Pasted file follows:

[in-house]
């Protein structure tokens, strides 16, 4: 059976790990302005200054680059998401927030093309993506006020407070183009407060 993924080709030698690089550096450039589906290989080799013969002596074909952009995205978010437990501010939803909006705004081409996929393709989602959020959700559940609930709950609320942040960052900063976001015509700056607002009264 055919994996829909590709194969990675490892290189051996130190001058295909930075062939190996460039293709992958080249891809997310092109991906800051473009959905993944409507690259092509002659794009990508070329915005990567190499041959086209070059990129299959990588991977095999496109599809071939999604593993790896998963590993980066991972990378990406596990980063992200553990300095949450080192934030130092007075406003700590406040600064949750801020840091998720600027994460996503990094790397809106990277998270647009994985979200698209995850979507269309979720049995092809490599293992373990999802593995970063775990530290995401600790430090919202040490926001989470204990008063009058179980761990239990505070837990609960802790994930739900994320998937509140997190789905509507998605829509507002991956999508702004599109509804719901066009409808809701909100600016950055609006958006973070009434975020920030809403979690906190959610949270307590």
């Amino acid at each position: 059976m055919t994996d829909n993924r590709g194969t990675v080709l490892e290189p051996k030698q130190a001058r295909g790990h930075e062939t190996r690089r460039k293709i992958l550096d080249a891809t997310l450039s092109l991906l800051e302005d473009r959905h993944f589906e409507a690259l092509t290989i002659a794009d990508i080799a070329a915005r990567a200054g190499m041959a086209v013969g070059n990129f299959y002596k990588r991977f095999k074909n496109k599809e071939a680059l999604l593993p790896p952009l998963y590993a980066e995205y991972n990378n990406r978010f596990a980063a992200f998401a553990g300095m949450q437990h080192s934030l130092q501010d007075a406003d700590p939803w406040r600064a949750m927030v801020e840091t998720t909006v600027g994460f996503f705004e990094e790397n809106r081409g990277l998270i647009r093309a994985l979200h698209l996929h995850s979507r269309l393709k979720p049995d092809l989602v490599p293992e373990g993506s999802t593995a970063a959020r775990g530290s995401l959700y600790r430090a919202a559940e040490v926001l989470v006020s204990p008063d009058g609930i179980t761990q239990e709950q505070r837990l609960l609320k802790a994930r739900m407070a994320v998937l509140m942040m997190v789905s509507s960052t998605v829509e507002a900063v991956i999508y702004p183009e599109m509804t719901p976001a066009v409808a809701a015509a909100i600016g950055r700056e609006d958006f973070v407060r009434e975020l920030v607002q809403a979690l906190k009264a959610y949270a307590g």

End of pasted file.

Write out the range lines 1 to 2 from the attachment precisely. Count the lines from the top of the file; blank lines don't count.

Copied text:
[in-house]
């Protein structure tokens, strides 16, 4: 059976790990302005200054680059998401927030093309993506006020407070183009407060 993924080709030698690089550096450039589906290989080799013969002596074909952009995205978010437990501010939803909006705004081409996929393709989602959020959700559940609930709950609320942040960052900063976001015509700056607002009264 055919994996829909590709194969990675490892290189051996130190001058295909930075062939190996460039293709992958080249891809997310092109991906800051473009959905993944409507690259092509002659794009990508070329915005990567190499041959086209070059990129299959990588991977095999496109599809071939999604593993790896998963590993980066991972990378990406596990980063992200553990300095949450080192934030130092007075406003700590406040600064949750801020840091998720600027994460996503990094790397809106990277998270647009994985979200698209995850979507269309979720049995092809490599293992373990999802593995970063775990530290995401600790430090919202040490926001989470204990008063009058179980761990239990505070837990609960802790994930739900994320998937509140997190789905509507998605829509507002991956999508702004599109509804719901066009409808809701909100600016950055609006958006973070009434975020920030809403979690906190959610949270307590």